Ram-Leela AKA The Indian take on Romeo and Juliet. Directed by the famous Sanjay Leela Bhansali, with the very hot Ranveer Singh, as our Romeo, and the stunning Deepika Padukone, as our Juliet. What a team, what a team! A very talented team, giving us fans all a very good movie, amazing songs, and of course a lot of shirtless Ranveer Singh scenes! 😍
Just to give a quick synopsis of the film: based in the Gujarati village of Ranjaar, two clans take ownership of each half of the village. In the blue corner, we have the….. Rajadi’s (Ram’s People) and in the red corner we have … the Sanera’s (Leela’s People)… Ding Ding Ding! Yeah as you can imagine, living in this village is like living in the boxing ring – the feud between these two families, after so many years, comes to an end with Ram and Leela. And yes, my very bright lil munchkins, you are right… it comes to an end, with Ram and Leela’s last breath.
So, this made me think. Why is it that Ram and Leela had to die before peace was restored in Ranjaar? Why were there losses? Why couldn’t peace be negotiated in the first instance? Was it because of pride? Yes. Pride. Ego. These selfish emotions, turning even the most angelic people on earth into demons… but I’m not here to discuss serious and sensitive topics like that… not in this blog anyways LOL 😅 What I wanted to do, was tell you about what Ram-Leela has taught us instead. Now you’d think: “What can the Indian version of Shakespeare teach us? It’s all irrelevant, out of date stuff”, and you’re partially right. There are some out of date stuff, and considering we are evolving and developing rapidly, some of the connotations of Shakespeare, doesn’t apply to us these days; that being said, there are something’s which never change, and I’m going to put that into context for you now, through the use of some of my favourite quotes in the film:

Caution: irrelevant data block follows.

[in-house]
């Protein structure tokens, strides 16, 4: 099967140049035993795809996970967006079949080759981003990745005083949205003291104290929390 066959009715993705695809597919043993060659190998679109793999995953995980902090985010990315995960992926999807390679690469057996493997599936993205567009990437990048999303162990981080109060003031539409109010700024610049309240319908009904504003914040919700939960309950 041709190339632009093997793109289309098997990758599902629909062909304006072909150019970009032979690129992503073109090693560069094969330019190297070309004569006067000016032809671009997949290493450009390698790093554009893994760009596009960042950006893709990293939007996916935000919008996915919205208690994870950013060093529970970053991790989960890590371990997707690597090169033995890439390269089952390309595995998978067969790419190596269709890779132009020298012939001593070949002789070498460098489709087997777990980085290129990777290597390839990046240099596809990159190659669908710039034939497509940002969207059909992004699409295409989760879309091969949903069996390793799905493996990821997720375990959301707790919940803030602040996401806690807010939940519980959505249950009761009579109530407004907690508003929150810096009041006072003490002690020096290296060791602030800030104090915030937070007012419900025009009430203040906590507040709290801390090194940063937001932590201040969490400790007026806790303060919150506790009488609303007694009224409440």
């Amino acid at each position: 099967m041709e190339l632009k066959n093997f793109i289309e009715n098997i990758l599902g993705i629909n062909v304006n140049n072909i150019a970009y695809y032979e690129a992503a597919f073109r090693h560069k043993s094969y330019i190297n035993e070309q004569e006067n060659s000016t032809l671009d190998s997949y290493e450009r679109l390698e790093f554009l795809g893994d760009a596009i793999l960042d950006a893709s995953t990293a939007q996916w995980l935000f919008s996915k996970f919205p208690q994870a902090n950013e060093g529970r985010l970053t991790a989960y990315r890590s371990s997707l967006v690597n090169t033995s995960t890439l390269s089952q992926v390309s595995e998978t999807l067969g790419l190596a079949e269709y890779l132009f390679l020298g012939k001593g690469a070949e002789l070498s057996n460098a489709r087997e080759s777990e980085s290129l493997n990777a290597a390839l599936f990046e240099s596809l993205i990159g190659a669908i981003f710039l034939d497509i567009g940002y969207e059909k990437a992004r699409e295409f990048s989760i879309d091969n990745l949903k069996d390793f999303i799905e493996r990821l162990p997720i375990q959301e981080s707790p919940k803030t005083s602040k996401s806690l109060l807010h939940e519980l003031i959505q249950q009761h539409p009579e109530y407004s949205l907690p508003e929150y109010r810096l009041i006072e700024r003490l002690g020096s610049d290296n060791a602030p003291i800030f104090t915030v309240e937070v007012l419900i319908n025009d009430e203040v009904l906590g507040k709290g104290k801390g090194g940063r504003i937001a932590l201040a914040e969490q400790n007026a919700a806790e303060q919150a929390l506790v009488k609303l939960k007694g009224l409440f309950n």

“Green hai angoor, kele ka rang peela hai…Kehdo saari duniya se, Ram ki Leela hai”
(Translation: Grapes are green, bananas are yellow…tell the whole world that Leela is for Ram)
Ohkayy, so you’re probably thinking, this brown girl’s nuts! What could grapes and bananas teach her about life! Well, it’s not the fruits that are teaching me the lesson here, but how it’s been used instead. From ‘Roses are red, violets are blue, my love for you is true’, we are now expressing love using fruits. How funny? 😂 I got to say, I actually cracked up hearing this dialogue. I mean it’s such a very interesting concept, using fruits, to simply flirt with someone. Nowadays, I’m pretty sure, lads you’re gonna get funny looks if you go up to a girl and say that same line, likewise with the ladies… but I suppose the timing is key, when it comes to flirting, so you might just be let off the hook, if you’re lucky. Either way, I would advise strongly against the use of such stupid and out of context pick-up lines. I feel like youngsters of our era are now going to be using the most absurd pick-up lines; I can just imagine a 15 year old, thinking he’s cool, casually walk up to a girl and be like: “ My toothpaste is white, my mouthwash is blue, let’s link up, me and you!”… Kill me now, p-l-e-a-s-e-! 😰🙊